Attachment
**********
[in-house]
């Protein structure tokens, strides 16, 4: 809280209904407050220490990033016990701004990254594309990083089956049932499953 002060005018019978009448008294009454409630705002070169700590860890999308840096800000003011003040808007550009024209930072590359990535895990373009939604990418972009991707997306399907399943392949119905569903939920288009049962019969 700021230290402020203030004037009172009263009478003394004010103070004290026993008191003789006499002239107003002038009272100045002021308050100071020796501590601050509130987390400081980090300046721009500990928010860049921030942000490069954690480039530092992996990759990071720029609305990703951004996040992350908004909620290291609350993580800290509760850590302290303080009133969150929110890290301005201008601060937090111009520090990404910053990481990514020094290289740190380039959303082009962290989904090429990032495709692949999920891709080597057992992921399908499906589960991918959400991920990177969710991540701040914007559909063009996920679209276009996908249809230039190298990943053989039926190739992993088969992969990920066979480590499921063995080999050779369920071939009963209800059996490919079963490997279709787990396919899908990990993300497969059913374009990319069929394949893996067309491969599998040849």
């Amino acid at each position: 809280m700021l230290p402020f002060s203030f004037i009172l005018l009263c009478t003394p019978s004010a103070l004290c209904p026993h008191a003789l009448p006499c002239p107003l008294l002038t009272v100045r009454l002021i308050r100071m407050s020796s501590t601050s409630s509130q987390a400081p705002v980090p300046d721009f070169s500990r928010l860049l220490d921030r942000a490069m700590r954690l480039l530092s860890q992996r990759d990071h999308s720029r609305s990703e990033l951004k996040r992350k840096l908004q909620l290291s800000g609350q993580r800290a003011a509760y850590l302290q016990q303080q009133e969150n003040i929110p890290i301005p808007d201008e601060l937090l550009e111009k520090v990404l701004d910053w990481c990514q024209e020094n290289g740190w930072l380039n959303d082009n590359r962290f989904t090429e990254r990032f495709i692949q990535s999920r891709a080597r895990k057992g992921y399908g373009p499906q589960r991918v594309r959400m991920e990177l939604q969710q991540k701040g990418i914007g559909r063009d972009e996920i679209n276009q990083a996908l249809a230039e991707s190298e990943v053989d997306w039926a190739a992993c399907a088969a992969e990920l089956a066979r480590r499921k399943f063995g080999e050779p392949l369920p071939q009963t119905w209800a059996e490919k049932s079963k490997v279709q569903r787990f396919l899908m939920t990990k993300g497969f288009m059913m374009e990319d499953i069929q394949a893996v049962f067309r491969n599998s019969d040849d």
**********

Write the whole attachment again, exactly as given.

[in-house]
């Protein structure tokens, strides 16, 4: 809280209904407050220490990033016990701004990254594309990083089956049932499953 002060005018019978009448008294009454409630705002070169700590860890999308840096800000003011003040808007550009024209930072590359990535895990373009939604990418972009991707997306399907399943392949119905569903939920288009049962019969 700021230290402020203030004037009172009263009478003394004010103070004290026993008191003789006499002239107003002038009272100045002021308050100071020796501590601050509130987390400081980090300046721009500990928010860049921030942000490069954690480039530092992996990759990071720029609305990703951004996040992350908004909620290291609350993580800290509760850590302290303080009133969150929110890290301005201008601060937090111009520090990404910053990481990514020094290289740190380039959303082009962290989904090429990032495709692949999920891709080597057992992921399908499906589960991918959400991920990177969710991540701040914007559909063009996920679209276009996908249809230039190298990943053989039926190739992993088969992969990920066979480590499921063995080999050779369920071939009963209800059996490919079963490997279709787990396919899908990990993300497969059913374009990319069929394949893996067309491969599998040849």
């Amino acid at each position: 809280m700021l230290p402020f002060s203030f004037i009172l005018l009263c009478t003394p019978s004010a103070l004290c209904p026993h008191a003789l009448p006499c002239p107003l008294l002038t009272v100045r009454l002021i308050r100071m407050s020796s501590t601050s409630s509130q987390a400081p705002v980090p300046d721009f070169s500990r928010l860049l220490d921030r942000a490069m700590r954690l480039l530092s860890q992996r990759d990071h999308s720029r609305s990703e990033l951004k996040r992350k840096l908004q909620l290291s800000g609350q993580r800290a003011a509760y850590l302290q016990q303080q009133e969150n003040i929110p890290i301005p808007d201008e601060l937090l550009e111009k520090v990404l701004d910053w990481c990514q024209e020094n290289g740190w930072l380039n959303d082009n590359r962290f989904t090429e990254r990032f495709i692949q990535s999920r891709a080597r895990k057992g992921y399908g373009p499906q589960r991918v594309r959400m991920e990177l939604q969710q991540k701040g990418i914007g559909r063009d972009e996920i679209n276009q990083a996908l249809a230039e991707s190298e990943v053989d997306w039926a190739a992993c399907a088969a992969e990920l089956a066979r480590r499921k399943f063995g080999e050779p392949l369920p071939q009963t119905w209800a059996e490919k049932s079963k490997v279709q569903r787990f396919l899908m939920t990990k993300g497969f288009m059913m374009e990319d499953i069929q394949a893996v049962f067309r491969n599998s019969d040849d």